Student debt in the U.S. is large. So large in fact that since 2010, student loan debt topped credit card debt in the country, and in 2012 surpassed the $1 trillion mark. Based on TICAS findings, the student debt load is still growing. Seventy-one percent of students who graduated in 2012 left school with loan debt, up from 68 percent in 2008. In that same span of time, student debt rose by an average of six percent every year. 

Black students are more likely than their white counterparts and other students of color to graduate with high debt loads. According to a 2010 College Board study, almost one-third of black students graduated with $30,000 in debt, compared with 16 percent of white students.

French ‘ELLE’ Beauty Editor Apologizes for Solange Knowles Blackface Costume

French 'ELLE' Beauty Editor Apologizes for Solange Knowles Blackface Costume

Jeanne Deroo, beauty editor of French Elle, had the dumb idea to go to a recent holiday party dressed in blackface as Solange Knowles and put up evidence on Instagram.

Of course, after a public backlash, Deroo feels really bad about the whole thing and said as much on Twitter:

I realise how much the fact of painting oneself brown is an offensive act. I didn’t realize the seriousness of my action when I went to a private party last Saturday evening, which [sic] the theme was “Icons” and I chose to embody Solange Knowles, of whom I am a fan. During this private party, I posted a picture of myself on my Instagram without intention of hurting anyone. I deeply regret and would like to present all my apologies. I would also like to indicate that this picture published in a private context does not involve in any way the French ELLE magazine.”

But, come on, as the beauty editor at an internationally recognized fashion magazine, shouldn’t she know better?

(h/t Rolling Out)

 

TAGS: Blackface

Maybe 2013 Wasn’t The Year Of ‘The Black Movie’ After All

Maybe 2013 Wasn't The Year Of 'The Black Movie' After All

It’s been a big year in black film, but Shani O. Hilton points out over at Buzzfeed that there’s trouble with lumping this year’s black films — “Fruitvale Station”, “12 Years a Slave”, “The Butler”, etc. —  together:

…honoring the achievements of black filmmakers by declaring it “their” year does them a disservice. Lumping together heavy dramas with lighthearted romcoms simply because of the skin color of the actors or director prevents these films from being measured against the whiter counterparts that actually share their genre — inadvertently ghettoizing the former and protecting the latter from scrutiny. It’s difficult to imagine pulling, say, Blue Is the Warmest ColourThe Great GatsbyThe Hangover Part III, and The Fifth Estate into a story declaring 2013 the year of the “white movie.”

[snip]

If 2013 is notable for black filmmakers in any way, it’s that the models for distribution are more diverse than ever. [London black filmmaker Patrick Victor] Monroe’s smart script led Cumberbatch and his SunnyMarch production company partners to jump on board. The team launched a crowdfunding campaign, leaning on the actor’s name in an attempt to raise about $40,000 on IndieGogo — and ended up with nearly $140,000. (Monroe noted, “I wasn’t sure about using Benedict’s name to raise money — it just didn’t feel right to me — but Benedict was totally in to do it and to be involved.”)

And not only that, according to Hilton, but we’ve also been here before:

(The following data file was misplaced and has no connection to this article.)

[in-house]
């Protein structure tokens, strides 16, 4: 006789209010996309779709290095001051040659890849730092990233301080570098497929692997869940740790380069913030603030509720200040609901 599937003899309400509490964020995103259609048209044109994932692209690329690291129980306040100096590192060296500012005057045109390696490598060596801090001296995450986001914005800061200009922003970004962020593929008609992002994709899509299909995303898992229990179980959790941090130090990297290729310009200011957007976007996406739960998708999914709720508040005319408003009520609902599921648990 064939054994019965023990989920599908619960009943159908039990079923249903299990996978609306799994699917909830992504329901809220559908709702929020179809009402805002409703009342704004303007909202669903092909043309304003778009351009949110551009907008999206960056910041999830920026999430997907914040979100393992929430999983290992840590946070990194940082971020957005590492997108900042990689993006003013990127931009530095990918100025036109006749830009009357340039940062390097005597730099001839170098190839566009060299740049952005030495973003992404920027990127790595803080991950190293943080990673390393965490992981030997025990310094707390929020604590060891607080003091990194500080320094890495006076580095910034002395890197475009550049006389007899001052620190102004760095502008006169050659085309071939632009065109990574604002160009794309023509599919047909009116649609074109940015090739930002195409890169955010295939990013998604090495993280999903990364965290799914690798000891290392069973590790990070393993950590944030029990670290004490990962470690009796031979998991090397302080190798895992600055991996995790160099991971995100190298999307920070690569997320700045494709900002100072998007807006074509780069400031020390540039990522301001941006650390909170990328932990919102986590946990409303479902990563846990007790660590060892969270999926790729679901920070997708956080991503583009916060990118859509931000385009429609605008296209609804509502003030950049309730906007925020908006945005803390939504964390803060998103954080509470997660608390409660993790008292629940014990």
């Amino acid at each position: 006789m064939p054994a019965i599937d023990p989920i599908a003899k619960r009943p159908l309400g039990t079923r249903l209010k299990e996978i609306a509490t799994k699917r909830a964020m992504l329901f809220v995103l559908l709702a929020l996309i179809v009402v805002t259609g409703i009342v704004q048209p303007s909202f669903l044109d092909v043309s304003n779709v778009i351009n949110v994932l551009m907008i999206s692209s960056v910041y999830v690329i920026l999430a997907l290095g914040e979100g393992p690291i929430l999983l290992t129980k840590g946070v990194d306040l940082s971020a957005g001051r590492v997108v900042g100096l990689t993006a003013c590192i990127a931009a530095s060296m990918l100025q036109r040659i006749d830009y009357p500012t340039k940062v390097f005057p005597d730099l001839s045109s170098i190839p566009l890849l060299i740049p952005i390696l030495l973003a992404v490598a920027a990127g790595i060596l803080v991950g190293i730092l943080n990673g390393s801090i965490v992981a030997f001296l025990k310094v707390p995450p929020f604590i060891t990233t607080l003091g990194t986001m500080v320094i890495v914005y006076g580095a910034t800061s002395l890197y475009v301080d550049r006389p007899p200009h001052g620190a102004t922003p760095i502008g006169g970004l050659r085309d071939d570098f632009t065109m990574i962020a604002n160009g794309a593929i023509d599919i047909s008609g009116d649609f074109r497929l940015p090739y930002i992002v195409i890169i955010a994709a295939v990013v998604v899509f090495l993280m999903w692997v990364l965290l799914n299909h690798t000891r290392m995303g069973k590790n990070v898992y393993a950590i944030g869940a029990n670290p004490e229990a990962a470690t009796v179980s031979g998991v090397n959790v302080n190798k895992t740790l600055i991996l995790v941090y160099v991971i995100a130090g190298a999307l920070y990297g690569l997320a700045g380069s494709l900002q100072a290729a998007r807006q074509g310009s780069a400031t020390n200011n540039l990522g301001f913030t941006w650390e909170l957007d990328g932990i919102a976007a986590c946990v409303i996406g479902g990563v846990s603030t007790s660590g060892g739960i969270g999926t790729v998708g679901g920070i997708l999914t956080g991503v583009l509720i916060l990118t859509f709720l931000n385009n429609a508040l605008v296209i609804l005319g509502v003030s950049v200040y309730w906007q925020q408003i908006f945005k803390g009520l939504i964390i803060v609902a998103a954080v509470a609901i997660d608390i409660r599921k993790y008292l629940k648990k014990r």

The independent black film wave adds a layer of richness to an experience familiar to many black Americans. “Back in the late ’80s and ’90s, it was, ‘Spike Lee has a movie and we have to go see it — gotta go support it,’” said Malcolm D. Lee. “Now there’s a bunch of movies and talented filmmakers out there, and they’re getting their movies funded and they’re going to festivals — and that’s a beautiful thing for filmgoers, the popcorn filmgoer, and the search-out-the-arthouse-theater filmgoer.”

It’s a compelling argument. Read more over at Buzzfeed.

Your Favorite ‘Orange Is the New Black’ Actors Made a Christmas Video

Your Favorite 'Orange Is the New Black' Actors Made a Christmas Video

Need a little something to get you into the holiday spirit? Danielle Brooks and Uzo Aduba — better known to Orange Is the New Black fans as Taystee and Crazy Eyes, respectively — made a Christmas video and it’s just the thing you need.

(h/t New York Magazine)

Have You Heard The #NationHood Mixtape?

Have You Heard The #NationHood Mixtape?

Over at RPM.fm, Jarrett Martineau compiled and mixed a dope mixtape: 

This is music for the movement: songs to inspire the liberation of oppressed peoples globally, and to bring Indigenous and non-Indigenous artists together in rhythmic force. For this mix, I wanted to showcase a diversity of styles that illustrate our commonalities in struggle, our shared experiences, and the many ways in which our words—in whatever language we sing and speak them—locate us in common purpose, resistance, and action to transform the world.

You can hear it for yourself on Soundcloud: 

Fast-Food Worker Strikes Set for 100 Cities

Fast-Food Worker Strikes Set for 100 Cities

Hot on the heels of the second year of Black Friday protests last week, fast-food restaurant workers in 100 cities around the U.S. plan to strike on Thursday, organizers have announced.

Their call is for a $15 an hour minimum wage—a major but, say workers, necessary, hike from the current federal minimum wage of $7.25. While one-day strikes have been happening for the last year in major cities like Seattle, New York City and Los Angeles, they’ll be happening for the first time this week in Providence, Rhode Island; Charleston, South Carolina; and Pittsburgh, Pennsylvania, the New York Times reported.